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Reviewed by:
  • People of the Book: Thirty Scholars Reflect on Their Jewish Identity
  • Maeera Shreiber
People of the Book: Thirty Scholars Reflect on Their Jewish Identity. Jeffrey Rubin-Dorsky and Shelley Fisher Fishkin, eds. Madison: The University of Wisconsin Press, 1996. Pp. 520. $45.00 (cloth); $22.95 (paper).

In Jews in the Academy 1900–1940: The Dynamics of Intellectual Assimilation (Yale, 1991), Susanne Klingenstein tracks how Jews “passed” into American academia. People of the Book: Thirty Scholars Reflect on Their Jewish Identity” demonstrates how, fifty years later, the trend has been thoroughly reversed. Its editors, Jeffrey Rubin-Dorsky and Shelley Fisher Fishkin, offer this ample collection as a corrective to those who would read the prospect of a vital Jewish American community as irreversibly damaged by the emphasis on self, which is “modernism’s enduring legacy.” Paradoxically, however, the “community” constituted by these essays puts a premium on highly individuated difference rather than homogeneous unity. In soliciting these essays, the editors offered their contributors the opportunity of “coming out” as Jewish academics, asking them to explore not only their own understanding of cultural, ethnic, or religious difference, but also how that which is typically construed as “private” shaped their relation to their own particular field of study. Indeed, some effort is made to represent a range of academic disciplines, including anthropology, history, and art history, although most of the essayists work in English, American literature, or Comparative Studies.

The emphasis on the autobiographical coincides, of course, with what has emerged as a strong trend in literary studies. The development itself is a curious one, especially in light of modernism’s thorough problematizing of subjectivity—a recognition clearly held by some of the essayists whose self-disclosures are clearly meant to implicate (as a critique of) the mode altogether. These theoretical conundrums aside, the emphasis on the autobiographical serves, in the particular instance of this volume, two important functions. First, it dramatizes the wide range of experiences that characterize contemporary American Jewish academic life, discouraging any critical impulse to read Jewishness as a monolithic construct. Second, the autobiographical mode works to correct the trend in prior accounts of Jewishness in America which frequently made claims of, or gestures toward, universalism. [End Page 208]

The collection is divided into four sections: “Transformations,” “Negotiations,” “Explorations,” and “Meditations.” The organizational value of these sections is not readily apparent, since any number of the essays may profitably be read as examples of all the critical activities specified above. The categories are primarily useful inasmuch as they suggest how Jewishness may function as a subject of intellectual inquiry. Indeed, some of the most striking juxtapositions are to be had by reading across categories, rather than within them. Take for example Lawrence Mordekhai Thomas’s provocative, but not unproblematic, account of the discontinuities he feels as an African-American Jew. In an odd recapitulation of the tensions that sometimes characterize the relations between these two groups, Thomas reads blackness against Jewishness, determining that since Jews possess an “isomorphic nature” they have access to a more enduring sense of communal identity. The question that this argument begs, of course, is whether or not Jews do indeed have a coherent, continuous narrative onto which to project a stable identity. It is a question that is at the very center of Ruth Behar’s moving account of her “failed” effort to recover her Cuban/Turkish/Jewish heritage, in part because as a woman, she is invisible to the Jewish liturgical community at large. Nor, on the other side of the ethnic ledger, does she discover anything like an easy sense of belonging, for as a Jewish Latina she often feels less than “totally authentic.” Forced, for example, to choose between a Passover Seder and a Latino/Latina potluck, Behar writes: “the limits of my Latina identity curl up around the edges and shrink a little.”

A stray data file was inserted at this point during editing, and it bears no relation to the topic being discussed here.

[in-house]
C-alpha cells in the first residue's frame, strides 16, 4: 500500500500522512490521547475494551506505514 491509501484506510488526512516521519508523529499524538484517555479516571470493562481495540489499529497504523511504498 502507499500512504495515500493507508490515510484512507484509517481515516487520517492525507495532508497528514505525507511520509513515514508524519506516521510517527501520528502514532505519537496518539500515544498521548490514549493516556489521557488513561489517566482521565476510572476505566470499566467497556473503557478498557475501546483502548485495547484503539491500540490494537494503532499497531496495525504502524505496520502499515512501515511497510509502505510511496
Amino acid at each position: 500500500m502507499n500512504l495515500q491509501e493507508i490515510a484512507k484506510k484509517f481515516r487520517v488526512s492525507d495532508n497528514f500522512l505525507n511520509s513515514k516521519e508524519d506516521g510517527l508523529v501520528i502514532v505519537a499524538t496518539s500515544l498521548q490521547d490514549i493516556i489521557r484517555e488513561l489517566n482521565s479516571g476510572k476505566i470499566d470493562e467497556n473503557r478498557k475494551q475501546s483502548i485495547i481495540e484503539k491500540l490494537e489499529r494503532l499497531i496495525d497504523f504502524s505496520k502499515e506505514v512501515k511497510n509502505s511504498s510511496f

In a few instances, the analytical or critical integrity of a given position is either eclipsed or compromised by the autobiographical. But this is the exception, not the rule. And in the case of Herbert Lindenberger’s contribution, the sub-genre of the “confessional” essay is itself the subject of witty interrogation. In a...

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